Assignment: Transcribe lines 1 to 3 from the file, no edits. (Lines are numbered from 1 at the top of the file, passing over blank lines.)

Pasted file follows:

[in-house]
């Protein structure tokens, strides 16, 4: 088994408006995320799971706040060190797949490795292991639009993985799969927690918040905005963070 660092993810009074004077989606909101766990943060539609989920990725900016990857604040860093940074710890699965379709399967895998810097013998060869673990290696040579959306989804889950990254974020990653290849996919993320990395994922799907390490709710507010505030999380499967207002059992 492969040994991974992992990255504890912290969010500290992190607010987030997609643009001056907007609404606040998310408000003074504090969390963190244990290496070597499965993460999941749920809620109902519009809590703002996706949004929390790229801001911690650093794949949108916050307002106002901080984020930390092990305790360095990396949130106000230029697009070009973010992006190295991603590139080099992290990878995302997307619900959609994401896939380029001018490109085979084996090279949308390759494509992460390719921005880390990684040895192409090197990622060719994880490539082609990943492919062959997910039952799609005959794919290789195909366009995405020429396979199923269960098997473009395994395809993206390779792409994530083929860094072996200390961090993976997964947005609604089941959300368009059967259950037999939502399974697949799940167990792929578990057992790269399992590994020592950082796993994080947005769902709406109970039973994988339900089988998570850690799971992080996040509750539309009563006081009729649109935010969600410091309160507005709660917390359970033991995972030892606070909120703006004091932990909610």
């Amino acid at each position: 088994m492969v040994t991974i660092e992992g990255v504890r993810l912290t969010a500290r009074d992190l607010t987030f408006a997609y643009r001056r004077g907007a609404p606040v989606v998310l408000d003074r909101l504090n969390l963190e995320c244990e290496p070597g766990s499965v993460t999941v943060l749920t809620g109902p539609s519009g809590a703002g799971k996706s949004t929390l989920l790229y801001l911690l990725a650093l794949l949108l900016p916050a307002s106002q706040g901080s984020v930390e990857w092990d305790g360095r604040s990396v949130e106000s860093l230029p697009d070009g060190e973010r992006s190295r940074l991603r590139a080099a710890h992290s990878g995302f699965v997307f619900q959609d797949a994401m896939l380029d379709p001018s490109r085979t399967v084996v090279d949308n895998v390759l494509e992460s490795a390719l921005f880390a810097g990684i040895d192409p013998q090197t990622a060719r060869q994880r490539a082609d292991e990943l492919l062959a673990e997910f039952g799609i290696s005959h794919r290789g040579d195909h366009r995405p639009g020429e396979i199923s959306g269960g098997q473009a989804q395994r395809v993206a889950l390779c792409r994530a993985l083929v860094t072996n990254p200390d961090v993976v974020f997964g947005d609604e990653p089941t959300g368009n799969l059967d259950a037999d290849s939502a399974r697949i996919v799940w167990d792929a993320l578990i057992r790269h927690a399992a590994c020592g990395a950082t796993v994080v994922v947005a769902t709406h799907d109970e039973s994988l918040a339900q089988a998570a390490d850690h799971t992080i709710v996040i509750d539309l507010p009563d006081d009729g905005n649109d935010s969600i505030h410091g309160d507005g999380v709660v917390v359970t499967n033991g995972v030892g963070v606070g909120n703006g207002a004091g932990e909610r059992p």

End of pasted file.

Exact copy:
[in-house]
């Protein structure tokens, strides 16, 4: 088994408006995320799971706040060190797949490795292991639009993985799969927690918040905005963070 660092993810009074004077989606909101766990943060539609989920990725900016990857604040860093940074710890699965379709399967895998810097013998060869673990290696040579959306989804889950990254974020990653290849996919993320990395994922799907390490709710507010505030999380499967207002059992 492969040994991974992992990255504890912290969010500290992190607010987030997609643009001056907007609404606040998310408000003074504090969390963190244990290496070597499965993460999941749920809620109902519009809590703002996706949004929390790229801001911690650093794949949108916050307002106002901080984020930390092990305790360095990396949130106000230029697009070009973010992006190295991603590139080099992290990878995302997307619900959609994401896939380029001018490109085979084996090279949308390759494509992460390719921005880390990684040895192409090197990622060719994880490539082609990943492919062959997910039952799609005959794919290789195909366009995405020429396979199923269960098997473009395994395809993206390779792409994530083929860094072996200390961090993976997964947005609604089941959300368009059967259950037999939502399974697949799940167990792929578990057992790269399992590994020592950082796993994080947005769902709406109970039973994988339900089988998570850690799971992080996040509750539309009563006081009729649109935010969600410091309160507005709660917390359970033991995972030892606070909120703006004091932990909610």
């Amino acid at each position: 088994m492969v040994t991974i660092e992992g990255v504890r993810l912290t969010a500290r009074d992190l607010t987030f408006a997609y643009r001056r004077g907007a609404p606040v989606v998310l408000d003074r909101l504090n969390l963190e995320c244990e290496p070597g766990s499965v993460t999941v943060l749920t809620g109902p539609s519009g809590a703002g799971k996706s949004t929390l989920l790229y801001l911690l990725a650093l794949l949108l900016p916050a307002s106002q706040g901080s984020v930390e990857w092990d305790g360095r604040s990396v949130e106000s860093l230029p697009d070009g060190e973010r992006s190295r940074l991603r590139a080099a710890h992290s990878g995302f699965v997307f619900q959609d797949a994401m896939l380029d379709p001018s490109r085979t399967v084996v090279d949308n895998v390759l494509e992460s490795a390719l921005f880390a810097g990684i040895d192409p013998q090197t990622a060719r060869q994880r490539a082609d292991e990943l492919l062959a673990e997910f039952g799609i290696s005959h794919r290789g040579d195909h366009r995405p639009g020429e396979i199923s959306g269960g098997q473009a989804q395994r395809v993206a889950l390779c792409r994530a993985l083929v860094t072996n990254p200390d961090v993976v974020f997964g947005d609604e990653p089941t959300g368009n799969l059967d259950a037999d290849s939502a399974r697949i996919v799940w167990d792929a993320l578990i057992r790269h927690a399992a590994c020592g990395a950082t796993v994080v994922v947005a769902t709406h799907d109970e039973s994988l918040a339900q089988a998570a390490d850690h799971t992080i709710v996040i509750d539309l507010p009563d006081d009729g905005n649109d935010s969600i505030h410091g309160d507005g999380v709660v917390v359970t499967n033991g995972v030892g963070v606070g909120n703006g207002a004091g932990e909610r059992p």